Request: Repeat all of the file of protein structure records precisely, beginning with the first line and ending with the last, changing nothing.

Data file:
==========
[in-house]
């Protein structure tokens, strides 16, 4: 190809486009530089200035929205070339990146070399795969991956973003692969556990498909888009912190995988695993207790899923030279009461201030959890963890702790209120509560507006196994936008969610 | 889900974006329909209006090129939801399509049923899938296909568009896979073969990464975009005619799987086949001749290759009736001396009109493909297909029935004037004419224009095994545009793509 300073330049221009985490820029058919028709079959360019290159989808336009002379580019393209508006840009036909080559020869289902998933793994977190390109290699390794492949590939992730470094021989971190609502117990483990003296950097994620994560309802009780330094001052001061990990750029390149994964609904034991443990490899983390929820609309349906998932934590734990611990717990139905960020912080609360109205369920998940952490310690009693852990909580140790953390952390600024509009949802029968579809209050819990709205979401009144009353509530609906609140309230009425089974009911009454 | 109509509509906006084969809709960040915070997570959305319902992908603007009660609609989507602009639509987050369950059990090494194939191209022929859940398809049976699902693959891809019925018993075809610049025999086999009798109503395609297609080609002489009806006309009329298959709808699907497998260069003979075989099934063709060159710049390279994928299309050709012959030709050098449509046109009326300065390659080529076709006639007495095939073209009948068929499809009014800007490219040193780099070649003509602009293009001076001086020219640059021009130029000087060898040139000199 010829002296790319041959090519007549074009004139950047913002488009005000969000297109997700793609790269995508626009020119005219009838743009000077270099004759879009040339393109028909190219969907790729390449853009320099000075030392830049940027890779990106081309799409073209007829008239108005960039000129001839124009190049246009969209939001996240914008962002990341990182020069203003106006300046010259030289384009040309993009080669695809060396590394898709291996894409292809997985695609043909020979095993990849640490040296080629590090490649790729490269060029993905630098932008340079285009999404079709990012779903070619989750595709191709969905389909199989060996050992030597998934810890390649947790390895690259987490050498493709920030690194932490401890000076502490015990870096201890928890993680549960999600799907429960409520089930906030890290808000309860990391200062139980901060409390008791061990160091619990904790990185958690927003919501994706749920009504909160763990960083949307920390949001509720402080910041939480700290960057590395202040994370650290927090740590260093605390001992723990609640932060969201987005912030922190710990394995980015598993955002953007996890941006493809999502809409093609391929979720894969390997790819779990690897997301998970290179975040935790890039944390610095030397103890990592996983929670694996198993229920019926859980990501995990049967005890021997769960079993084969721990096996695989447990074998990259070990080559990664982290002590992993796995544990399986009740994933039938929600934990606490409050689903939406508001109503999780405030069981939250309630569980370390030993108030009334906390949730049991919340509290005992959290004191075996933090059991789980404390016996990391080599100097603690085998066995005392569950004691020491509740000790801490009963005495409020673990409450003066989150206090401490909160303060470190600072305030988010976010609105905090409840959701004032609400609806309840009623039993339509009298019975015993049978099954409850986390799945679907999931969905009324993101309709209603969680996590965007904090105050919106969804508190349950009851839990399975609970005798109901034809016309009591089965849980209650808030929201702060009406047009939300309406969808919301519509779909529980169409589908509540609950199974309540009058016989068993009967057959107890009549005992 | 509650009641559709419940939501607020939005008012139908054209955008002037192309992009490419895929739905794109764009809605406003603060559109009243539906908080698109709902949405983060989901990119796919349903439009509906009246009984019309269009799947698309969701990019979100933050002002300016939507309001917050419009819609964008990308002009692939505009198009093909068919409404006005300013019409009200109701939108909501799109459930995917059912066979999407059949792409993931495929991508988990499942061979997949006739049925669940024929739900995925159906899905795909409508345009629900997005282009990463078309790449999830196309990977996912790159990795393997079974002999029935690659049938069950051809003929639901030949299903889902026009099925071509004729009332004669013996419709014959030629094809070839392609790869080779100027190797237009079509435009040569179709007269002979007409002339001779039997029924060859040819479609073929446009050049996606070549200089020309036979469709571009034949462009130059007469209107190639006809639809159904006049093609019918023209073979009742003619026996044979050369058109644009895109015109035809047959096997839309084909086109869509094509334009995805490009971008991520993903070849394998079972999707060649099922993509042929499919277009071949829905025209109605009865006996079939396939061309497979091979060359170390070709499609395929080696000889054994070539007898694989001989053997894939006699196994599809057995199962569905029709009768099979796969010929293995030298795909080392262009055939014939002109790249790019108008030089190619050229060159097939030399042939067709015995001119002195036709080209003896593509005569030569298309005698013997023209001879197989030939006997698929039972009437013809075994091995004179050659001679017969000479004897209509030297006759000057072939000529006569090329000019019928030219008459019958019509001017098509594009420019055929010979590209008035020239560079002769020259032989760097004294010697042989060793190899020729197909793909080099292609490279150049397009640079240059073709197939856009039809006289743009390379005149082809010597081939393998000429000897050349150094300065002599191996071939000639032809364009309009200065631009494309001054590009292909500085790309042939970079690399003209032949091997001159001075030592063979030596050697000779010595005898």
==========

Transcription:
[in-house]
């Protein structure tokens, strides 16, 4: 190809486009530089200035929205070339990146070399795969991956973003692969556990498909888009912190995988695993207790899923030279009461201030959890963890702790209120509560507006196994936008969610 | 889900974006329909209006090129939801399509049923899938296909568009896979073969990464975009005619799987086949001749290759009736001396009109493909297909029935004037004419224009095994545009793509 300073330049221009985490820029058919028709079959360019290159989808336009002379580019393209508006840009036909080559020869289902998933793994977190390109290699390794492949590939992730470094021989971190609502117990483990003296950097994620994560309802009780330094001052001061990990750029390149994964609904034991443990490899983390929820609309349906998932934590734990611990717990139905960020912080609360109205369920998940952490310690009693852990909580140790953390952390600024509009949802029968579809209050819990709205979401009144009353509530609906609140309230009425089974009911009454 | 109509509509906006084969809709960040915070997570959305319902992908603007009660609609989507602009639509987050369950059990090494194939191209022929859940398809049976699902693959891809019925018993075809610049025999086999009798109503395609297609080609002489009806006309009329298959709808699907497998260069003979075989099934063709060159710049390279994928299309050709012959030709050098449509046109009326300065390659080529076709006639007495095939073209009948068929499809009014800007490219040193780099070649003509602009293009001076001086020219640059021009130029000087060898040139000199 010829002296790319041959090519007549074009004139950047913002488009005000969000297109997700793609790269995508626009020119005219009838743009000077270099004759879009040339393109028909190219969907790729390449853009320099000075030392830049940027890779990106081309799409073209007829008239108005960039000129001839124009190049246009969209939001996240914008962002990341990182020069203003106006300046010259030289384009040309993009080669695809060396590394898709291996894409292809997985695609043909020979095993990849640490040296080629590090490649790729490269060029993905630098932008340079285009999404079709990012779903070619989750595709191709969905389909199989060996050992030597998934810890390649947790390895690259987490050498493709920030690194932490401890000076502490015990870096201890928890993680549960999600799907429960409520089930906030890290808000309860990391200062139980901060409390008791061990160091619990904790990185958690927003919501994706749920009504909160763990960083949307920390949001509720402080910041939480700290960057590395202040994370650290927090740590260093605390001992723990609640932060969201987005912030922190710990394995980015598993955002953007996890941006493809999502809409093609391929979720894969390997790819779990690897997301998970290179975040935790890039944390610095030397103890990592996983929670694996198993229920019926859980990501995990049967005890021997769960079993084969721990096996695989447990074998990259070990080559990664982290002590992993796995544990399986009740994933039938929600934990606490409050689903939406508001109503999780405030069981939250309630569980370390030993108030009334906390949730049991919340509290005992959290004191075996933090059991789980404390016996990391080599100097603690085998066995005392569950004691020491509740000790801490009963005495409020673990409450003066989150206090401490909160303060470190600072305030988010976010609105905090409840959701004032609400609806309840009623039993339509009298019975015993049978099954409850986390799945679907999931969905009324993101309709209603969680996590965007904090105050919106969804508190349950009851839990399975609970005798109901034809016309009591089965849980209650808030929201702060009406047009939300309406969808919301519509779909529980169409589908509540609950199974309540009058016989068993009967057959107890009549005992 | 509650009641559709419940939501607020939005008012139908054209955008002037192309992009490419895929739905794109764009809605406003603060559109009243539906908080698109709902949405983060989901990119796919349903439009509906009246009984019309269009799947698309969701990019979100933050002002300016939507309001917050419009819609964008990308002009692939505009198009093909068919409404006005300013019409009200109701939108909501799109459930995917059912066979999407059949792409993931495929991508988990499942061979997949006739049925669940024929739900995925159906899905795909409508345009629900997005282009990463078309790449999830196309990977996912790159990795393997079974002999029935690659049938069950051809003929639901030949299903889902026009099925071509004729009332004669013996419709014959030629094809070839392609790869080779100027190797237009079509435009040569179709007269002979007409002339001779039997029924060859040819479609073929446009050049996606070549200089020309036979469709571009034949462009130059007469209107190639006809639809159904006049093609019918023209073979009742003619026996044979050369058109644009895109015109035809047959096997839309084909086109869509094509334009995805490009971008991520993903070849394998079972999707060649099922993509042929499919277009071949829905025209109605009865006996079939396939061309497979091979060359170390070709499609395929080696000889054994070539007898694989001989053997894939006699196994599809057995199962569905029709009768099979796969010929293995030298795909080392262009055939014939002109790249790019108008030089190619050229060159097939030399042939067709015995001119002195036709080209003896593509005569030569298309005698013997023209001879197989030939006997698929039972009437013809075994091995004179050659001679017969000479004897209509030297006759000057072939000529006569090329000019019928030219008459019958019509001017098509594009420019055929010979590209008035020239560079002769020259032989760097004294010697042989060793190899020729197909793909080099292609490279150049397009640079240059073709197939856009039809006289743009390379005149082809010597081939393998000429000897050349150094300065002599191996071939000639032809364009309009200065631009494309001054590009292909500085790309042939970079690399003209032949091997001159001075030592063979030596050697000779010595005898």